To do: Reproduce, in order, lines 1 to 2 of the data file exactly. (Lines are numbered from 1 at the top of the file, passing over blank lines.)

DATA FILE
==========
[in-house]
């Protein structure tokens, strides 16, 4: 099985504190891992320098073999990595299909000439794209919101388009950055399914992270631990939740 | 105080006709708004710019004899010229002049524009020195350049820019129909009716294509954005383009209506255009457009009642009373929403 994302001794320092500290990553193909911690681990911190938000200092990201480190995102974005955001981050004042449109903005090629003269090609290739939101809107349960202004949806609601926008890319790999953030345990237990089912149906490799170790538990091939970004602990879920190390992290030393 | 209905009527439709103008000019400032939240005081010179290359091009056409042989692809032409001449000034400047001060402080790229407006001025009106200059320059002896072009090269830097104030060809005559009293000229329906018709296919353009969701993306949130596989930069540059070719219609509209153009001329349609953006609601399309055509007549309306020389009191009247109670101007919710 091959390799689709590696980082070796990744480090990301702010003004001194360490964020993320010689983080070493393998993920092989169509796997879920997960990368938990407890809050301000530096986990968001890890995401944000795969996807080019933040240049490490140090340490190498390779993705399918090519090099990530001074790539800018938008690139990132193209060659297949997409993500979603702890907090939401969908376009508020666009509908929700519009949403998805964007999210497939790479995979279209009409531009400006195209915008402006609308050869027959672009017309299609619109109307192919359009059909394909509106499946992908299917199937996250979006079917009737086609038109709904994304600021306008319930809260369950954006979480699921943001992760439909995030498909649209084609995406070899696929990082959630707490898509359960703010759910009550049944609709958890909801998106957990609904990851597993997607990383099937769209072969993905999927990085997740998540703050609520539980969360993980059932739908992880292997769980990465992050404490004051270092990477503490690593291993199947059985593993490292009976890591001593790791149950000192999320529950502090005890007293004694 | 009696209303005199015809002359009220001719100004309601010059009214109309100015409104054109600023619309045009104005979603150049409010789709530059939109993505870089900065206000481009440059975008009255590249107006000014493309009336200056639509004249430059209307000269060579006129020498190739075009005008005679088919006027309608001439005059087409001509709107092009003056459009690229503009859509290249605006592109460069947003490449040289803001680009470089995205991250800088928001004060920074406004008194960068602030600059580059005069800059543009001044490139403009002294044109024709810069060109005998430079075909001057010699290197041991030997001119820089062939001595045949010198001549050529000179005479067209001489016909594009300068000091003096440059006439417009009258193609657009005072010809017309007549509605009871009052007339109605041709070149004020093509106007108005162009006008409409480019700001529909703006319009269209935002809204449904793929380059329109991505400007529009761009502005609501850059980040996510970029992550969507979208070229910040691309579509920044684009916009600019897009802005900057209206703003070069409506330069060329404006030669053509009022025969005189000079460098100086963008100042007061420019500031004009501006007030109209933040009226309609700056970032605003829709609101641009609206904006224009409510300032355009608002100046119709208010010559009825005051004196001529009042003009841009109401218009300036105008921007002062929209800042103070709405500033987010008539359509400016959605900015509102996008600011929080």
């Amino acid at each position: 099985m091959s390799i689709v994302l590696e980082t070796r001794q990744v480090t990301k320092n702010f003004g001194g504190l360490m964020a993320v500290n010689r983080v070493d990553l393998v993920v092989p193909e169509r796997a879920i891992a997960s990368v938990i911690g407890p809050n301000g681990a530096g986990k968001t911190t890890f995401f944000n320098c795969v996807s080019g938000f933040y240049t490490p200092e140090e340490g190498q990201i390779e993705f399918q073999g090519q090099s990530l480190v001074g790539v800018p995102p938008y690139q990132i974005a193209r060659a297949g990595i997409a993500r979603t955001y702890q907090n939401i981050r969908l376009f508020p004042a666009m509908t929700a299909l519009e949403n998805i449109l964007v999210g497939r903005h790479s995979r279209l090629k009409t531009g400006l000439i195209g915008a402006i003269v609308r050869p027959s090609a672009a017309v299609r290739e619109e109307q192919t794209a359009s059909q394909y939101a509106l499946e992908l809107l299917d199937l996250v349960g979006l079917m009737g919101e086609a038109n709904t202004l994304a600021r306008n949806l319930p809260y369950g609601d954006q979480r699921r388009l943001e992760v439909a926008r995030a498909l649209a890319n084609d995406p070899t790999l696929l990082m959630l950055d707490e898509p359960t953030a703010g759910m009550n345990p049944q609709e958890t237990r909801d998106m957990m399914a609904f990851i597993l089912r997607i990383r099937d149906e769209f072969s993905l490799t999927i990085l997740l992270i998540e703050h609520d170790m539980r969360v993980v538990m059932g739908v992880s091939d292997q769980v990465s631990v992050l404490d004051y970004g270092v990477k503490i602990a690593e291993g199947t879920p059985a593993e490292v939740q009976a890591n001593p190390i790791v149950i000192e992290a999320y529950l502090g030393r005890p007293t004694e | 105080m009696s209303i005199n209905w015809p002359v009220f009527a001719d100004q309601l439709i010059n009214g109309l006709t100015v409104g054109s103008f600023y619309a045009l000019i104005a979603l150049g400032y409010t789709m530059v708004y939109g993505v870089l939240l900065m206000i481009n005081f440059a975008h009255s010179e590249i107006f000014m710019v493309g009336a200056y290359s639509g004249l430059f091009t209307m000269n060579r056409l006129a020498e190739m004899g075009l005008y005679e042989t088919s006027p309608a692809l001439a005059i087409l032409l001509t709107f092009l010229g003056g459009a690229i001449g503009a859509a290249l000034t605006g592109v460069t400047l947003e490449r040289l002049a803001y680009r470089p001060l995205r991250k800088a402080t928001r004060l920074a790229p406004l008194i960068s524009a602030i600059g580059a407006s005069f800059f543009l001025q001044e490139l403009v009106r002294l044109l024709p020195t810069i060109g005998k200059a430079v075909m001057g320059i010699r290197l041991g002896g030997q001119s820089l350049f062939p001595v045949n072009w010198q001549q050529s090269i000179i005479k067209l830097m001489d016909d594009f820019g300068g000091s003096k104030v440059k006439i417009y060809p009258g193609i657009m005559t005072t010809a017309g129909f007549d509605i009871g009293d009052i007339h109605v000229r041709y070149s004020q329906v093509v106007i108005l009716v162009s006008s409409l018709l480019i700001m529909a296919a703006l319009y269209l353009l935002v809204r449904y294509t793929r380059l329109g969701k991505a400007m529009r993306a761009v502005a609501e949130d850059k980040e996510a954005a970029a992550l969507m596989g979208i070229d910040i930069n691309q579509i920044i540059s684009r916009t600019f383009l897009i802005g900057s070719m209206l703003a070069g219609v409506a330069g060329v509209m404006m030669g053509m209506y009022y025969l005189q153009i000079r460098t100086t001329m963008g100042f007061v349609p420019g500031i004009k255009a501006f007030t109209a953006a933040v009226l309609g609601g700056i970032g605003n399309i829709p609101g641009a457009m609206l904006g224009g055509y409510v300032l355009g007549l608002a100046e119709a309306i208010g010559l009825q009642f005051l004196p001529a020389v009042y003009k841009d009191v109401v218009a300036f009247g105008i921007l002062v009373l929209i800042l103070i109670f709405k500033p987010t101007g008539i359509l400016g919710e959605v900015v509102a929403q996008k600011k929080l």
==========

[in-house]
């Protein structure tokens, strides 16, 4: 099985504190891992320098073999990595299909000439794209919101388009950055399914992270631990939740 | 105080006709708004710019004899010229002049524009020195350049820019129909009716294509954005383009209506255009457009009642009373929403 994302001794320092500290990553193909911690681990911190938000200092990201480190995102974005955001981050004042449109903005090629003269090609290739939101809107349960202004949806609601926008890319790999953030345990237990089912149906490799170790538990091939970004602990879920190390992290030393 | 209905009527439709103008000019400032939240005081010179290359091009056409042989692809032409001449000034400047001060402080790229407006001025009106200059320059002896072009090269830097104030060809005559009293000229329906018709296919353009969701993306949130596989930069540059070719219609509209153009001329349609953006609601399309055509007549309306020389009191009247109670101007919710 091959390799689709590696980082070796990744480090990301702010003004001194360490964020993320010689983080070493393998993920092989169509796997879920997960990368938990407890809050301000530096986990968001890890995401944000795969996807080019933040240049490490140090340490190498390779993705399918090519090099990530001074790539800018938008690139990132193209060659297949997409993500979603702890907090939401969908376009508020666009509908929700519009949403998805964007999210497939790479995979279209009409531009400006195209915008402006609308050869027959672009017309299609619109109307192919359009059909394909509106499946992908299917199937996250979006079917009737086609038109709904994304600021306008319930809260369950954006979480699921943001992760439909995030498909649209084609995406070899696929990082959630707490898509359960703010759910009550049944609709958890909801998106957990609904990851597993997607990383099937769209072969993905999927990085997740998540703050609520539980969360993980059932739908992880292997769980990465992050404490004051270092990477503490690593291993199947059985593993490292009976890591001593790791149950000192999320529950502090005890007293004694 | 009696209303005199015809002359009220001719100004309601010059009214109309100015409104054109600023619309045009104005979603150049409010789709530059939109993505870089900065206000481009440059975008009255590249107006000014493309009336200056639509004249430059209307000269060579006129020498190739075009005008005679088919006027309608001439005059087409001509709107092009003056459009690229503009859509290249605006592109460069947003490449040289803001680009470089995205991250800088928001004060920074406004008194960068602030600059580059005069800059543009001044490139403009002294044109024709810069060109005998430079075909001057010699290197041991030997001119820089062939001595045949010198001549050529000179005479067209001489016909594009300068000091003096440059006439417009009258193609657009005072010809017309007549509605009871009052007339109605041709070149004020093509106007108005162009006008409409480019700001529909703006319009269209935002809204449904793929380059329109991505400007529009761009502005609501850059980040996510970029992550969507979208070229910040691309579509920044684009916009600019897009802005900057209206703003070069409506330069060329404006030669053509009022025969005189000079460098100086963008100042007061420019500031004009501006007030109209933040009226309609700056970032605003829709609101641009609206904006224009409510300032355009608002100046119709208010010559009825005051004196001529009042003009841009109401218009300036105008921007002062929209800042103070709405500033987010008539359509400016959605900015509102996008600011929080």